Exclusive Brethren sues Scottish academic over publication of sermons
Dear Scottish Humanists,
I am hoping you might be able to help support a dear friend of mine, Ian McKay, a 74-year-old academic from Glasgow who is defending himself against a relentless campaign of ‘vexatious litigation’ from a group of fundamentalist Christians called the Exclusive Brethren (they now call themselves the Plymouth Brethren Christian Church).
Ian was a friend of my late father’s. He helped me find the courage to write my memoir about growing up inside the Brethren. Very few ex-Brethren are able to talk about their experiences because of the psychological control the Brethren instil in their children. (In the Days of Rain: A Daughter, A Father, A Cult won the Costa prize for biography in 2017 – I’ll be giving a reading from the book and a Q&A in Edinburgh at the Humanist Society Conference on May 17th – please join me by booking your place here).
The Brethren are so litigious that my publishers insisted on employing three libel teams. Brethren lawyers have left me alone as a consequence but they are currently suing or threatening to sue everyone who has ever said anything critical about them in the press or on ex-Brethren fora on the internet.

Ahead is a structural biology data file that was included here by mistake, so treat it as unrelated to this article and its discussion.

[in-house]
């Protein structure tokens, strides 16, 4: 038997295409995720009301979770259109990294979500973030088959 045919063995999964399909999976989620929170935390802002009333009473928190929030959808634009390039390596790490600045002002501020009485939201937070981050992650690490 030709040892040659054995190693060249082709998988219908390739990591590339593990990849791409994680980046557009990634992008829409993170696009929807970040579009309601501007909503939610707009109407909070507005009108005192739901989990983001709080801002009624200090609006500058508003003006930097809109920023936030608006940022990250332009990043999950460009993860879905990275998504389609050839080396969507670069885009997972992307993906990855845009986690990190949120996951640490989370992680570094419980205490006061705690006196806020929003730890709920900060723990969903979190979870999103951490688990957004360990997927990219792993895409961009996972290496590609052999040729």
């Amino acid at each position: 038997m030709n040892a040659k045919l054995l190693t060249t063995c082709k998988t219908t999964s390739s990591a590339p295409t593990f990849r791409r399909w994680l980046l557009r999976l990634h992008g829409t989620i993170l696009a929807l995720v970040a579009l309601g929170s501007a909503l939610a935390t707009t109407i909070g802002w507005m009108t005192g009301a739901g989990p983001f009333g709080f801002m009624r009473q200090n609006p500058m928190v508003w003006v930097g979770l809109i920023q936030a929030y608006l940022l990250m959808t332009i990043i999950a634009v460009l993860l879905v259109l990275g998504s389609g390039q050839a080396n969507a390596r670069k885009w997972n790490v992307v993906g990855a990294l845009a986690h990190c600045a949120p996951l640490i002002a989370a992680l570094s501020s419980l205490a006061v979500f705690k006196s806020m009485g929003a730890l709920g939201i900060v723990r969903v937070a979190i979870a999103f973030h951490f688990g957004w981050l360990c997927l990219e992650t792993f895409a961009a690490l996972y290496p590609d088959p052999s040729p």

Vexatious litigation, as you will know, is a strategy used to silence people. If you can keep the case open for as long as possible (like the Jarndyce and Jarndyce case in Dickens’ Bleak House) then your enemy will have to agree to your terms or go bankrupt or have a breakdown.
Ian is now 14 months into the horrible experience and there is no sign that the Brethren intend to let up. What are they accusing him of? Publishing short extracts from their preachings. They have charitable status and receive millions of pounds of public subsidy via tax breaks every year but they are taking Ian to court for quoting from their preachings.
The Times and the Sydney Herald have covered Ian’s case in the last week. His friends are exploring every way they can to support him. We have raised £17,000 so far but Ian is likely to need £100,000 to stay afloat. If you can donate we’d be grateful. If you have ideas about other large potential funding bodies who might help, do write to me at email@example.com
Here’s the link to the donation page:
Best wishes and thank you for reading this,
Rebecca Stott (Professor)
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